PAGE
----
Intersection of Politics and Pop
Meg Remy’s “noise-pop” project, U.S. Girls, returns with her most accessible and melodious record to date. In a Poem Unlimited explores themes of gender empowerment and inequality, political and personal heartbreak and general societal pain, delivered alongside a wide swath of pop-heavy, ’90s-era dance tracks. In the past, Remy has described pop music as “bait”—a ploy to pull listeners into more complex issues. The tracks that make up In a Poem Unlimited draw on so many influences that they can be hard to pin down. Even within one song, Remy can slide between different genres and eras, as if attempting to dodge characterization entirely. And that might be kind of the point: if pop music exists as a tool for listeners to access more complex issues, then Remy’s attempt at shifting between varying layers of pop-inspired hooks serves to keep that listener even more engaged.
An American expatriate living in Toronto, Remy has been recording under the tongue-in-cheek name, U.S Girls, for over ten years. Her voice has a quality that is equal parts Debbie Harry of Blondie and Annie Clarke of St. Vincent, yet the texture that Remy brings to these tracks is something all of its own. On Unlimited, Remy is backed yet again by the Cosmic Range, a funk/freeform jazz collective also from Toronto; the two entities came together for 2015s Half Free, a release that was a little more close-to-home than Unlimited. On this new album, the full band seems to get more creative input—there are moments of pure sonic bliss on here—and the result is a unique sound that oscillates between the old and the new.
Album opener, “Velvet 4 Sale,” has a Primal Scream vibe to it, but only before the violent lyrics take over. Those too, are mercurial and difficult to discern. However, just one glance at the words to this song will leave you feeling a little uneasy. “Instill in them the fear that comes with being prey,” Remy sings over a saxophone that soars across the song’s closing chorus. The song “Rage of Plastics” picks up in the same saxophone-drenched territory where “Velvet” left off, but with some dynamic guitar effects to connect the verses (which describe gender inequality within the context of a refinery worker) to an even more grandiose sax-solo—as some have pointed out, the most masculine of musical passages.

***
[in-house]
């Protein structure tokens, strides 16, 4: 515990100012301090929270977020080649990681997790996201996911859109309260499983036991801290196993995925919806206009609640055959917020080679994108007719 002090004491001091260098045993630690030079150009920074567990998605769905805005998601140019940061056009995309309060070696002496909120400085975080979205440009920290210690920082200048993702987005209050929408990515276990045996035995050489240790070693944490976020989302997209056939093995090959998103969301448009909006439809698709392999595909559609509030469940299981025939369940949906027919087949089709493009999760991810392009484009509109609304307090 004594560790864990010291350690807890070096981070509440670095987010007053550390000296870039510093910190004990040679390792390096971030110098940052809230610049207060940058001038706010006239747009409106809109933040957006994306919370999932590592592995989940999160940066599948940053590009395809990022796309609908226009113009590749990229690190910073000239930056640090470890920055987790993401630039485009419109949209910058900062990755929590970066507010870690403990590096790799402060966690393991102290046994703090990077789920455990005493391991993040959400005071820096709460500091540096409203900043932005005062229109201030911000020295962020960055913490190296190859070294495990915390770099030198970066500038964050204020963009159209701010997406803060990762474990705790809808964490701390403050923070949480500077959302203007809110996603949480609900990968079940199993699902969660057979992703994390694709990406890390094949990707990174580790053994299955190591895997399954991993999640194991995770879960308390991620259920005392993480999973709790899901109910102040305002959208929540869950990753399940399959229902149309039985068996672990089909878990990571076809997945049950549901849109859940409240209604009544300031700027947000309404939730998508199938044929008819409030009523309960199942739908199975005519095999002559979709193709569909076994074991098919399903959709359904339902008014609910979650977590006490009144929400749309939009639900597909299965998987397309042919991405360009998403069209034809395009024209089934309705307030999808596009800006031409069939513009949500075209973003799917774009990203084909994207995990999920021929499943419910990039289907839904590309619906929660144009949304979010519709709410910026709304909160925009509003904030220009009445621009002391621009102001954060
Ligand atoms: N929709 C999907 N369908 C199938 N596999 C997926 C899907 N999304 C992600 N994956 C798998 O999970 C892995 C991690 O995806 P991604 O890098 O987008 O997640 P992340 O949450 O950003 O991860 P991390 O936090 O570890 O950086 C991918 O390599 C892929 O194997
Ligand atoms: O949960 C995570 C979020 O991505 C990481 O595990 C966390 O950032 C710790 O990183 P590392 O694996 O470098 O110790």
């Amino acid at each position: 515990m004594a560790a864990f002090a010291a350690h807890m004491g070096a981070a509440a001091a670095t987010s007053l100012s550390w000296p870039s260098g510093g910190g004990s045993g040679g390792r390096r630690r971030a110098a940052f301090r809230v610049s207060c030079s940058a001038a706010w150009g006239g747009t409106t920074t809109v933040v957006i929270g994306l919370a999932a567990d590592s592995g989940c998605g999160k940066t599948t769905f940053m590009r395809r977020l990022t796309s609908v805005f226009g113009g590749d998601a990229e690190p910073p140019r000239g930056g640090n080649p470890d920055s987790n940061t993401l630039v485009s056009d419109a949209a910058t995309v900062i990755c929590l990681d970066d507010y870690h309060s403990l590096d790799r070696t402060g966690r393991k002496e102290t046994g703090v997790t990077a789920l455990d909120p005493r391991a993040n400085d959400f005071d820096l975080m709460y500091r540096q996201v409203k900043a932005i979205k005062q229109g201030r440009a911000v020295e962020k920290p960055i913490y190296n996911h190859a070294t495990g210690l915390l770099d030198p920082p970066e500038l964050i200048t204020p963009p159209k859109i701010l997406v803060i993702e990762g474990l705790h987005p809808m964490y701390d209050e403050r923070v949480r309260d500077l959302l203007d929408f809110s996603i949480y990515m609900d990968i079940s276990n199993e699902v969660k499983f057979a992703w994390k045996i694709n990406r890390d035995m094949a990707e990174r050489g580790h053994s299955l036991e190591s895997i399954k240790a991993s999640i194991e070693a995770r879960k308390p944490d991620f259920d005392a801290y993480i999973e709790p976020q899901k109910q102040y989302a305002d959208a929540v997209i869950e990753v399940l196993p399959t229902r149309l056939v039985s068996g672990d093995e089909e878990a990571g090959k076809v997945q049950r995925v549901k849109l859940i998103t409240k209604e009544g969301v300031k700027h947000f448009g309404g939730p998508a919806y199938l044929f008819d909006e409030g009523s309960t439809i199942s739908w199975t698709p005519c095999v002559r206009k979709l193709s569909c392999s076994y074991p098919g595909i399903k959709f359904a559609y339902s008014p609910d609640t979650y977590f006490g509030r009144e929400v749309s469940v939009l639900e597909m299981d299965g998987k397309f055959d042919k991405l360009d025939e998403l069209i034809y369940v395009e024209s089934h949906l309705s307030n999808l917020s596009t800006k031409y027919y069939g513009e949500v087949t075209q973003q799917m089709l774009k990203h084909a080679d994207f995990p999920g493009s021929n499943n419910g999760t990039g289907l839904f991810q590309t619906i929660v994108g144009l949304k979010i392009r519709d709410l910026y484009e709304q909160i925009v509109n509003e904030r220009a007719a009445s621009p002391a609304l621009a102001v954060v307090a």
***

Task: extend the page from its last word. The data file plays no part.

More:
The next track, “M.A.H,” opens like an Eno-esque groove, before dropping into disco-funk territory. The song, originally titled “Mad As Hell,” directly addresses the pitfalls and failures of the Obama presidency, and in doing so, displays a unique brand of slippery songwriting. With a very Blondie-esque hook, Remy shares her political heartbreak: “As if you couldn’t tell, I’m mad as hell,” she sings over a bass-heavy chorus. “Rosebud” is a sleek nod to the toxic masculinity of Orson Welles’ titular character in Citizen Kane. Produced over orchestral arrangements, the song has a faint lounge style to it—a departure from the aesthetic of earlier U.S Girls releases. “What is your Rosebud, you’ve got to know” comes the refrain, parsed over a groovy breakbeat.
There are some really innovative and thought-provoking aspects of the production on this album. While “L-Over” takes after the more withdrawn, downtempo facets to ’90s pop, songs like “Pearly Gates” and “Time” go for the musical jugular. The hip-hop DNA of “Pearly Gates” is infused with a heavenly guitar-led jam, and “Time” drifts around Talking Heads romp, Zappa-style discord, Gang of Four and then back to Talking Heads again all within a matter of minutes.
The tracks on In a Poem Unlimited are so well assembled and seamlessly brought together that the album plays like the most polished and accessible U.S Girls album that Meg Remy has released. There are elements from nearly every corner of the pop music spectrum, and paired with Remy’s venomous songwriting and penchant for lo-fi sound, one could imagine where Unlimited could fail or fall short of what it set out to do, but Remy pulls it off with one of the most interesting records of the year.